Reports

A Qualitative Study of Youth and the Juvenile Justice System: A 100 Percent Pittsburgh Pilot Project

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Author(s): The Pittsburgh Foundation

Published: Feb. 13, 2017

Report Intro/Brief:
“In the fall of 2015, the Foundation’s Program and Policy Department launched the Juvenile Justice Pilot project, designed to generate data from youth who have first-hand knowledge of and/or who are at risk of experiencing the juvenile justice system in Allegheny County. Youth participants were asked to reflect on a variety of topics, such as which factors and events in their lives brought them to where they are today; and how their own voice and opinion has influenced – or not – their experience. They were also asked to share ideas for changes in the juvenile justice system to better serve young people like them. Discussion groups were planned and conducted in partnership with youth-serving organizations that have established close relationships with youth vulnerable to, or with active involvement in, the juvenile justice system.

During the course of the eight-month pilot, five discussion groups were conducted with 53 youth, average age of 18, of which the vast majority had either current or previous experience with the juvenile justice system and had been previously suspended from school. The powerful and insightful reflections gathered reveal the importance of respectfully listening and learning from youth to understand the circumstances and factors affecting the quality of their lives. Our findings highlight the value of listening to youth and documenting the negative impact of not including their voices in critical decisions affecting their lives; their yearning for positive relationships with caring adults; the devastating impact of criminalizing their behavior.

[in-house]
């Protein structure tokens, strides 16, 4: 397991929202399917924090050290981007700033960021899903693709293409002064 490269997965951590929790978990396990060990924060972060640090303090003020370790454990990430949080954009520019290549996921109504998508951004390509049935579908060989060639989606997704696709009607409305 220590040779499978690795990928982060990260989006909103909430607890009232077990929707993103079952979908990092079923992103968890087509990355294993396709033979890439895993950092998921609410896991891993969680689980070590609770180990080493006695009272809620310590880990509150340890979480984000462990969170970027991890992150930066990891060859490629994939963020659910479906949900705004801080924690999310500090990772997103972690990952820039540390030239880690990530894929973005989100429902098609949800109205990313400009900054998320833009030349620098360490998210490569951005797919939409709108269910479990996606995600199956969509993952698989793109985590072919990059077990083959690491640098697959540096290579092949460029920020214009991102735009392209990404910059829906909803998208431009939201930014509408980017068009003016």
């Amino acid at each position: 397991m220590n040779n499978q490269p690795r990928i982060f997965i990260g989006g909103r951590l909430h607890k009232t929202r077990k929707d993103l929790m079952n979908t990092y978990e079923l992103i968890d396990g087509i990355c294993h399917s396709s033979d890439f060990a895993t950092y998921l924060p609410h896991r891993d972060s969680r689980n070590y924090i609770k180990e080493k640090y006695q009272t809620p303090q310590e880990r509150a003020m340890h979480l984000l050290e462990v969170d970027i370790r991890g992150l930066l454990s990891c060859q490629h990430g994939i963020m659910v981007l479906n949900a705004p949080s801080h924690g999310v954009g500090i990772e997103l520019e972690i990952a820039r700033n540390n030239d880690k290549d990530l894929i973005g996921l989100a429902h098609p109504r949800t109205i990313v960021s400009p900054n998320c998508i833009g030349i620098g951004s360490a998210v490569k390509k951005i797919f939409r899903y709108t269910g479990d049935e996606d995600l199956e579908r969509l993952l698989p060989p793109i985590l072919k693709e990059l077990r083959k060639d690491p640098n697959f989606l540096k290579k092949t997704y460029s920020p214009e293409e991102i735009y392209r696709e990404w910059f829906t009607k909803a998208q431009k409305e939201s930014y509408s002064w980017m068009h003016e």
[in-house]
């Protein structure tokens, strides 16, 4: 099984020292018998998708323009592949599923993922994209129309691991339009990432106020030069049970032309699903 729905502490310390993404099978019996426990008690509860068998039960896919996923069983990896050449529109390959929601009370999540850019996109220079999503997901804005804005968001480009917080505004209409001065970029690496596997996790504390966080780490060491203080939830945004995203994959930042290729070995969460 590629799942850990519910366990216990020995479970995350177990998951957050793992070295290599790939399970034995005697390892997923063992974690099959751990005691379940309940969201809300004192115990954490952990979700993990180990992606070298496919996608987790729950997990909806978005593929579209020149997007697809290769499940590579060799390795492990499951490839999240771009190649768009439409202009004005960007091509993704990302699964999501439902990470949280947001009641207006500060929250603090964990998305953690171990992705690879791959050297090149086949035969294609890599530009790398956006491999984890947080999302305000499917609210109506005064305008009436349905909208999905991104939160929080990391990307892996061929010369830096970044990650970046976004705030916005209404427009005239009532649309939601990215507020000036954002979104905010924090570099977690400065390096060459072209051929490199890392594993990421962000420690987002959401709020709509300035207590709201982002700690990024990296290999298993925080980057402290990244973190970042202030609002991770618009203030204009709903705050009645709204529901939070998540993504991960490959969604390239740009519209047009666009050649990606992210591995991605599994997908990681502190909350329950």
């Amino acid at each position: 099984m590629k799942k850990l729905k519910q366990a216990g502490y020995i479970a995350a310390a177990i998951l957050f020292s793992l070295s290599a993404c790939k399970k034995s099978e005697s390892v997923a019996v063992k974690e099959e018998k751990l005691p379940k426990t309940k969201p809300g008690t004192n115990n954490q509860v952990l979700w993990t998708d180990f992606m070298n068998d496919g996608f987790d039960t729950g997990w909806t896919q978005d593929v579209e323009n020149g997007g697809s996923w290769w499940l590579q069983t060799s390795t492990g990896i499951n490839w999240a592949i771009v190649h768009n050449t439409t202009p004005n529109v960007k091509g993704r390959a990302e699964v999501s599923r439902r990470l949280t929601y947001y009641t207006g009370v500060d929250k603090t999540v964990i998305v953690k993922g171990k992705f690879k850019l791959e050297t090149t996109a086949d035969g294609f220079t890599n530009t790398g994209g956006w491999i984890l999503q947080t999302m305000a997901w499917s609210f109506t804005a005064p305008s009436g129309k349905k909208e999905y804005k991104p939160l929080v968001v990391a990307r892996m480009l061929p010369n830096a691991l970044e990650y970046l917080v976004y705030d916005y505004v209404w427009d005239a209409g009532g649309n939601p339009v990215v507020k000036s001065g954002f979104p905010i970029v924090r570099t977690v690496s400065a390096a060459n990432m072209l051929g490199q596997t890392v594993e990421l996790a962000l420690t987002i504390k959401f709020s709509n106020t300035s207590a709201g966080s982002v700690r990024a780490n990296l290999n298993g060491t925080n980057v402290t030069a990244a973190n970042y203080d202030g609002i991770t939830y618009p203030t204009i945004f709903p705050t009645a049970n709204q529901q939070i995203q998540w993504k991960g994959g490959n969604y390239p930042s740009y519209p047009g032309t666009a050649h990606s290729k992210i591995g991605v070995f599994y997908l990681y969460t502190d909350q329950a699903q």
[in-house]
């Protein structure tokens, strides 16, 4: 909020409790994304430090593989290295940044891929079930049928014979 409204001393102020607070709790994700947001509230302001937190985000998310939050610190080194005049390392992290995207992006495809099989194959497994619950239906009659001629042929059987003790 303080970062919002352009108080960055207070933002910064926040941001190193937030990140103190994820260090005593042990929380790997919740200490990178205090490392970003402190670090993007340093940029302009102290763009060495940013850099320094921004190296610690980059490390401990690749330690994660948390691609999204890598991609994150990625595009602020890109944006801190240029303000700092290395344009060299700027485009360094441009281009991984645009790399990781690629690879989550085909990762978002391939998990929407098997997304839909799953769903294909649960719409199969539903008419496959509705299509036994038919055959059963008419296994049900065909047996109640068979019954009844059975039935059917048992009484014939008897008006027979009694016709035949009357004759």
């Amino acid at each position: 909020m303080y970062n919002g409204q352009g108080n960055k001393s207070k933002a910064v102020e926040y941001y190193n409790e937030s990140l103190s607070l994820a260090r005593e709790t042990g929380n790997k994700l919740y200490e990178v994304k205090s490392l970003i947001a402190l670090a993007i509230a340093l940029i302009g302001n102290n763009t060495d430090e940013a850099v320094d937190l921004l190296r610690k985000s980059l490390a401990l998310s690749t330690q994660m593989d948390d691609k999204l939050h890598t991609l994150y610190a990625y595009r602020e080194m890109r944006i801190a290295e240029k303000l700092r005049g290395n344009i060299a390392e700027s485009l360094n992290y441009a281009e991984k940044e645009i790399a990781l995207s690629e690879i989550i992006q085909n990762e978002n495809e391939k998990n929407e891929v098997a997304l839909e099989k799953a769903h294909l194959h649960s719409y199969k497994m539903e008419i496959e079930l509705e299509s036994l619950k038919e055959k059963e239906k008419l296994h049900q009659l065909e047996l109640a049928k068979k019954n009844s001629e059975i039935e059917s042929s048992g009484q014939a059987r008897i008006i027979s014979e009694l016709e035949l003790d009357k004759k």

Recommendations target themes that emerged from the shared experiences of youth:

  • Engage youth as advocates against system involvement by integrating their voice and vision as agents of change in their own lives, among their peers and in their communities;
  • Increase system-wide awareness of race, gender and class as influences which impact their experience;
  • Champion adult advocates for youth who rise above their positions to create a nurturing and supportive environment for system-involved youth;
  • Connect youth to historical examples of triumph against odds and the implications of mass incarceration in the United States;
  • Remove excessive burden of restitution and court-related fees, which serve to inhibit the rehabilitation and re-integration of many youth.”
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